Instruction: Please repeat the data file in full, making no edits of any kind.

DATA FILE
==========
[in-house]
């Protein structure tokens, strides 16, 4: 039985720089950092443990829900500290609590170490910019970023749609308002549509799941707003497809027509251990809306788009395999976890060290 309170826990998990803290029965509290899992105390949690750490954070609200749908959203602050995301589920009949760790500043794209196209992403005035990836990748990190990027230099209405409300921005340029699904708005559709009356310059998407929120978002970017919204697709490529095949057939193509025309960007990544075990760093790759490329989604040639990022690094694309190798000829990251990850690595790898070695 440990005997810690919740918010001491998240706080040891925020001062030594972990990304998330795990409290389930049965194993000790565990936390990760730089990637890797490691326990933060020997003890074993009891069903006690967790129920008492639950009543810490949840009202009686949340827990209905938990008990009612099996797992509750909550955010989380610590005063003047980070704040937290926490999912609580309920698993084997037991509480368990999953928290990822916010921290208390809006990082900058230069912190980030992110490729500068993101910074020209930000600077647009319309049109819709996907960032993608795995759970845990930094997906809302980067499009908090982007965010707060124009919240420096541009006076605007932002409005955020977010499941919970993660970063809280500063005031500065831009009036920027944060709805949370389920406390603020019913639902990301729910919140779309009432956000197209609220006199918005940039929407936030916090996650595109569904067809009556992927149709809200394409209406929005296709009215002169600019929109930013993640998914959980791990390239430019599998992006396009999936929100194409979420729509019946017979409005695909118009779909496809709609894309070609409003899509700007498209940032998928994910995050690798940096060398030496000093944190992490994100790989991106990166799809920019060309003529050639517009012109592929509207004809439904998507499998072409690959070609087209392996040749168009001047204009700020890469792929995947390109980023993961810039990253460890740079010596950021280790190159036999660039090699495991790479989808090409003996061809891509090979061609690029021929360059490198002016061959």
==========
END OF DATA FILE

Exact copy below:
[in-house]
């Protein structure tokens, strides 16, 4: 039985720089950092443990829900500290609590170490910019970023749609308002549509799941707003497809027509251990809306788009395999976890060290 309170826990998990803290029965509290899992105390949690750490954070609200749908959203602050995301589920009949760790500043794209196209992403005035990836990748990190990027230099209405409300921005340029699904708005559709009356310059998407929120978002970017919204697709490529095949057939193509025309960007990544075990760093790759490329989604040639990022690094694309190798000829990251990850690595790898070695 440990005997810690919740918010001491998240706080040891925020001062030594972990990304998330795990409290389930049965194993000790565990936390990760730089990637890797490691326990933060020997003890074993009891069903006690967790129920008492639950009543810490949840009202009686949340827990209905938990008990009612099996797992509750909550955010989380610590005063003047980070704040937290926490999912609580309920698993084997037991509480368990999953928290990822916010921290208390809006990082900058230069912190980030992110490729500068993101910074020209930000600077647009319309049109819709996907960032993608795995759970845990930094997906809302980067499009908090982007965010707060124009919240420096541009006076605007932002409005955020977010499941919970993660970063809280500063005031500065831009009036920027944060709805949370389920406390603020019913639902990301729910919140779309009432956000197209609220006199918005940039929407936030916090996650595109569904067809009556992927149709809200394409209406929005296709009215002169600019929109930013993640998914959980791990390239430019599998992006396009999936929100194409979420729509019946017979409005695909118009779909496809709609894309070609409003899509700007498209940032998928994910995050690798940096060398030496000093944190992490994100790989991106990166799809920019060309003529050639517009012109592929509207004809439904998507499998072409690959070609087209392996040749168009001047204009700020890469792929995947390109980023993961810039990253460890740079010596950021280790190159036999660039090699495991790479989808090409003996061809891509090979061609690029021929360059490198002016061959």